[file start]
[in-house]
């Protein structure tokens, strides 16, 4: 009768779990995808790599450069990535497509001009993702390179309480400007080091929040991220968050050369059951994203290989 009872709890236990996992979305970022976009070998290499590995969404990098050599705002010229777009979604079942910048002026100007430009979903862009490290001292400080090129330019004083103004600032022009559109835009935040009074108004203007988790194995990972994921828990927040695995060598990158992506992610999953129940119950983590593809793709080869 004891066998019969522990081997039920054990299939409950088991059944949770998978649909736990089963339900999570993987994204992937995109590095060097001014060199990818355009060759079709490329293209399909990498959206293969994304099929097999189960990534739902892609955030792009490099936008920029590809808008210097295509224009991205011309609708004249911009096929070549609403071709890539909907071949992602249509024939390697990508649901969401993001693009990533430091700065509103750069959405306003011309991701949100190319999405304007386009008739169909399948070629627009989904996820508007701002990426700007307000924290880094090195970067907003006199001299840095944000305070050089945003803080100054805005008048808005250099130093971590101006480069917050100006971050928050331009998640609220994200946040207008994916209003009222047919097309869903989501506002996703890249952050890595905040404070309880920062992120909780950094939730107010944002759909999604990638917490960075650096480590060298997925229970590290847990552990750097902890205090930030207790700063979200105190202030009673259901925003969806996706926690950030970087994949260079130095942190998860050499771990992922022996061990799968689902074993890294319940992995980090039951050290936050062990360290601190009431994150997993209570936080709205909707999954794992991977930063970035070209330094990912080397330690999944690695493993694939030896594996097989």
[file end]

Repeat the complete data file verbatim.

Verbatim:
[in-house]
């Protein structure tokens, strides 16, 4: 009768779990995808790599450069990535497509001009993702390179309480400007080091929040991220968050050369059951994203290989 009872709890236990996992979305970022976009070998290499590995969404990098050599705002010229777009979604079942910048002026100007430009979903862009490290001292400080090129330019004083103004600032022009559109835009935040009074108004203007988790194995990972994921828990927040695995060598990158992506992610999953129940119950983590593809793709080869 004891066998019969522990081997039920054990299939409950088991059944949770998978649909736990089963339900999570993987994204992937995109590095060097001014060199990818355009060759079709490329293209399909990498959206293969994304099929097999189960990534739902892609955030792009490099936008920029590809808008210097295509224009991205011309609708004249911009096929070549609403071709890539909907071949992602249509024939390697990508649901969401993001693009990533430091700065509103750069959405306003011309991701949100190319999405304007386009008739169909399948070629627009989904996820508007701002990426700007307000924290880094090195970067907003006199001299840095944000305070050089945003803080100054805005008048808005250099130093971590101006480069917050100006971050928050331009998640609220994200946040207008994916209003009222047919097309869903989501506002996703890249952050890595905040404070309880920062992120909780950094939730107010944002759909999604990638917490960075650096480590060298997925229970590290847990552990750097902890205090930030207790700063979200105190202030009673259901925003969806996706926690950030970087994949260079130095942190998860050499771990992922022996061990799968689902074993890294319940992995980090039951050290936050062990360290601190009431994150997993209570936080709205909707999954794992991977930063970035070209330094990912080397330690999944690695493993694939030896594996097989």